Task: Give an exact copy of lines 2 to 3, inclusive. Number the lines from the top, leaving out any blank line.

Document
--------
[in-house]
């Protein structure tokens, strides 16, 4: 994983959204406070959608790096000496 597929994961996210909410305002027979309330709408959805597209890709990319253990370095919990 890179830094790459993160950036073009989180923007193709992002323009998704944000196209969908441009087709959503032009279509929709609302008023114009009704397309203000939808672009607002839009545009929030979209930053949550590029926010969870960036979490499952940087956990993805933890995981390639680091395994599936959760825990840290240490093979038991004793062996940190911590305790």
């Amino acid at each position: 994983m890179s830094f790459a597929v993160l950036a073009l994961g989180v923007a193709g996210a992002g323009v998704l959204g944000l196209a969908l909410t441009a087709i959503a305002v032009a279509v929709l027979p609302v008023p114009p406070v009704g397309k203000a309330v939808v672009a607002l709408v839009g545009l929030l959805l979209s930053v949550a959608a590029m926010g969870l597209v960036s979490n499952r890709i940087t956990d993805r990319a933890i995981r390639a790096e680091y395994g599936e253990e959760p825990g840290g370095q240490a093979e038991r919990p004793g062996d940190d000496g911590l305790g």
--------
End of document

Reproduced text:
């Protein structure tokens, strides 16, 4: 994983959204406070959608790096000496 597929994961996210909410305002027979309330709408959805597209890709990319253990370095919990 890179830094790459993160950036073009989180923007193709992002323009998704944000196209969908441009087709959503032009279509929709609302008023114009009704397309203000939808672009607002839009545009929030979209930053949550590029926010969870960036979490499952940087956990993805933890995981390639680091395994599936959760825990840290240490093979038991004793062996940190911590305790």
């Amino acid at each position: 994983m890179s830094f790459a597929v993160l950036a073009l994961g989180v923007a193709g996210a992002g323009v998704l959204g944000l196209a969908l909410t441009a087709i959503a305002v032009a279509v929709l027979p609302v008023p114009p406070v009704g397309k203000a309330v939808v672009a607002l709408v839009g545009l929030l959805l979209s930053v949550a959608a590029m926010g969870l597209v960036s979490n499952r890709i940087t956990d993805r990319a933890i995981r390639a790096e680091y395994g599936e253990e959760p825990g840290g370095q240490a093979e038991r919990p004793g062996d940190d000496g911590l305790g």